recruit. As the lines are held at present, they are not only very insecure, but very irregular, and onerous duty is thrown on my command. Frequently several brigades of infantry are withdrawn suddenly from the right, thus leaving a gap which it is impossible for me to fill, except by a line it could be easily discharged, but as we have to picket a long line and to watch the cavalry of the enemy we can only occupy the works temporarily. If any assault is made on our right, I fell satisfied that it will be made at or near Dabney's house. I think that strong works should be erected there, and that a force of infantry should be kept there permanently. I have made a line from the right, of the infantry works to Hatcher's Run, in front of and below Cousins' house, and I can hold the line form Dyson's house near Dabeny's to the creek. If the two regiments sent for are placed on my left from Dyson's, they can fill a very important position on our lines and close a dangerous gap. My line of pickets would be in front of them, and my dismounted men should remain constantly in the works I have put up. The line would then be a continuous one to Hatcher's Run, covering all approaches to the plank road. This disposition of the regiments would enable me to put a strong guard at Stony Creek. It is impossible for me to put a brigade in close supporting distance to my works, because no water can be had in a suitable position-the only supply being too near the lines to render it safe to camp there. Dearing is now at Burgess' Mill, and all his dismounted men are on the lines, as well as a part of Butler's. If the line we have constructed can be held till supports come up, there will be no fear of the enemy's reaching the plank road.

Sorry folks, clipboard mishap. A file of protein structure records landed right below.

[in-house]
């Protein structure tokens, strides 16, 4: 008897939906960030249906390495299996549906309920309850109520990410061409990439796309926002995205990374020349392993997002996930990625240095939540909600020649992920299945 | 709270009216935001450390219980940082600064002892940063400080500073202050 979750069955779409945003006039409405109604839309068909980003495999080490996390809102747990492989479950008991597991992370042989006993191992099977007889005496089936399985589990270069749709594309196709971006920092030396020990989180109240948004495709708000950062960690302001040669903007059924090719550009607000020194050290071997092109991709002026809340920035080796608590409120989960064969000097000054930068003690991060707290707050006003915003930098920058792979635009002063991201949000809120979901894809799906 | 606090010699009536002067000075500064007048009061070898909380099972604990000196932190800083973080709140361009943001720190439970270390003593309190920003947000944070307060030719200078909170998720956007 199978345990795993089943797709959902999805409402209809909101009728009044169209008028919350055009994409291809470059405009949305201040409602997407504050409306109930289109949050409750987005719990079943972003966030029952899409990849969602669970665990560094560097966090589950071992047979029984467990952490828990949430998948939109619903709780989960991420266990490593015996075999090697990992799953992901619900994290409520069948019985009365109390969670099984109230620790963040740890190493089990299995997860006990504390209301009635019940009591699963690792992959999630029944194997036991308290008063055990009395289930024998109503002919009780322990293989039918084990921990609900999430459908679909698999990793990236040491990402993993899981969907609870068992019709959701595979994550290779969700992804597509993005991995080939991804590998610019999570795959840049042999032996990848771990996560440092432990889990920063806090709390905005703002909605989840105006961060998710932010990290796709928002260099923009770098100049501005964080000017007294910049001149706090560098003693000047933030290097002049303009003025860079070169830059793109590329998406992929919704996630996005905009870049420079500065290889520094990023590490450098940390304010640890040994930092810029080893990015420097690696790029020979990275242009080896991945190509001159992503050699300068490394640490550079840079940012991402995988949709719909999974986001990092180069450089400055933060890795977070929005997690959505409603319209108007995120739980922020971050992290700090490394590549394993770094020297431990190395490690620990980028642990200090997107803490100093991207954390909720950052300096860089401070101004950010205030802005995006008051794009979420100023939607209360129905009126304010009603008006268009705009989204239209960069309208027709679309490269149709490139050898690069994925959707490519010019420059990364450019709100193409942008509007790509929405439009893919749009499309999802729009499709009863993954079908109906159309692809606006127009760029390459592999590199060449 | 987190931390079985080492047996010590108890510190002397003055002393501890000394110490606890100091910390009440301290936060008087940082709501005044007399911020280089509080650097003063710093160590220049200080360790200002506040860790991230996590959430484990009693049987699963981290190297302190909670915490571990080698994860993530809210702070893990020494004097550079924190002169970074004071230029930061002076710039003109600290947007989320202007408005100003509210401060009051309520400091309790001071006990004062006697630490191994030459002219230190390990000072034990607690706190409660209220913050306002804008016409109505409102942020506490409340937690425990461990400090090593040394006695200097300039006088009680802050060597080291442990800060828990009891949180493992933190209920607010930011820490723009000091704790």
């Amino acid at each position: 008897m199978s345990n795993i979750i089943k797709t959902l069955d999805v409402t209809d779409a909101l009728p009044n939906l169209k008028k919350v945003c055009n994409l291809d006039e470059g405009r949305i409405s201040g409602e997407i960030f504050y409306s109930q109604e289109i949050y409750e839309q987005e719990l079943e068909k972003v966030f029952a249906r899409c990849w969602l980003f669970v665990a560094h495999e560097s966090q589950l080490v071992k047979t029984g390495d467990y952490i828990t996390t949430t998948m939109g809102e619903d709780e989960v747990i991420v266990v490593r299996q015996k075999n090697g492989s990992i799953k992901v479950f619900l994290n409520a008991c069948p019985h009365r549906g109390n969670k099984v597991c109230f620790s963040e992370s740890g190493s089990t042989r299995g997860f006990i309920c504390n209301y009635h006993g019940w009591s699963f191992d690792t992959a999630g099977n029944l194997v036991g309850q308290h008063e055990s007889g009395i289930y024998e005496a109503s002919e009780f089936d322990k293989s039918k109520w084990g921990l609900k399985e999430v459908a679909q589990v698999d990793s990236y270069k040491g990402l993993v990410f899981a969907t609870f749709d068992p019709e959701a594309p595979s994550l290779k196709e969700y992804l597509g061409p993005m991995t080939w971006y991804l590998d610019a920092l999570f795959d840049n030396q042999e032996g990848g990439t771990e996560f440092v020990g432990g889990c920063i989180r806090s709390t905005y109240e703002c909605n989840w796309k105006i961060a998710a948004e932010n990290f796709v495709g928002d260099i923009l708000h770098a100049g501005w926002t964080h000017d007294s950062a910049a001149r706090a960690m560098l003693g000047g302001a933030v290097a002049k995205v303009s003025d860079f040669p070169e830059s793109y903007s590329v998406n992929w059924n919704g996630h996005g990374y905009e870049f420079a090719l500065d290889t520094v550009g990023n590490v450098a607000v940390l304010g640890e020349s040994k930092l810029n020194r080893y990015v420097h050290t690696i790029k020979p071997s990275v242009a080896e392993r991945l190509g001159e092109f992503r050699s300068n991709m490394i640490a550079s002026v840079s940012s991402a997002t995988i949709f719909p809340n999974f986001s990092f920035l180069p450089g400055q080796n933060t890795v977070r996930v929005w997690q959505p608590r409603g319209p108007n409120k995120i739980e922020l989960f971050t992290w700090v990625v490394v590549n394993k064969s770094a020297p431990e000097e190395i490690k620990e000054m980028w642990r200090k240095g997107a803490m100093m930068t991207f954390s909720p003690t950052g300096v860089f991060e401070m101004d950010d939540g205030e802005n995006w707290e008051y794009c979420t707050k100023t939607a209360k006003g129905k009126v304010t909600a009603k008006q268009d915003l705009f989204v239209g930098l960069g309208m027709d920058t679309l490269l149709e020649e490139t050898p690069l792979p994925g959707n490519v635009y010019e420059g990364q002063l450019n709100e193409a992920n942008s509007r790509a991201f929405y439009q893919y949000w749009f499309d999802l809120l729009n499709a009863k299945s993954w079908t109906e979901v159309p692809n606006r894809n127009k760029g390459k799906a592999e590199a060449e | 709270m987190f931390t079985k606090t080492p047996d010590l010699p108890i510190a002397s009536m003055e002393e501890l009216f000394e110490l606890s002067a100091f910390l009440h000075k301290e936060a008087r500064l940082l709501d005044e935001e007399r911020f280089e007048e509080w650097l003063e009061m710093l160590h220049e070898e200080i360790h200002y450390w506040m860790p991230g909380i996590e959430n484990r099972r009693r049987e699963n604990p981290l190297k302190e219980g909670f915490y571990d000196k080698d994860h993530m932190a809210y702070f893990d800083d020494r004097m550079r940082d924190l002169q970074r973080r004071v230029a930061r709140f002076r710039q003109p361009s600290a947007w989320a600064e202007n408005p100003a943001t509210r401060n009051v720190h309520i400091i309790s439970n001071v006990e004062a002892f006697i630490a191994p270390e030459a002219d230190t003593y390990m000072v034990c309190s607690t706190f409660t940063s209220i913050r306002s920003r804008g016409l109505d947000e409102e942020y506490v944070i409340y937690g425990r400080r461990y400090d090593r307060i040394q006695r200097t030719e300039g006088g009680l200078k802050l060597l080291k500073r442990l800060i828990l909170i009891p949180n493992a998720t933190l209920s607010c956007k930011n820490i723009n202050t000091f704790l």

I am, general, very respectfully, yours,
Wilmington, October 11, 1864.
Honorable JAMES A. SEDDON,
Secretary of War, Richmond:
SIR: I beg you will call the attention of the President to my several letters to yourself, the Secretary of the Navy, and to General Lee, also to General Beauregard's report on the subject of the expedition of the Tallahassee and the Chickamauga. Since those letters I have an additional and very urgent reason for protesting against this force leaving this post. By the Annie, which vessel we fortunately saved from destruction by the enemy three nights since, I learn from an English gentleman, who has been running the blockade here and who is just from New York, where he exerted himself to procure useful information-first, that ten steam launches were nearly completed when he left, expressly to stop and destroy inside the bars the blockade-runners; they are well armed and carry fifty men; they will be very dangerous in every way. A naval force afloat here is absolutely necessary at all times, much more with this prospect. Second, Farragut is preparing his expedition; of this there can be no doubt. Under these circumstances I most earnestly ask for this force to man batteries, for which I have no troops, and to aid as river guard. Every single vessel that has arrived during the present moon has most narrowly escaped; four have been wrecked, stopped, and run ashore on the bar directly under the guns of Fort Fisher; one of these was fired by the enemy; two are lying there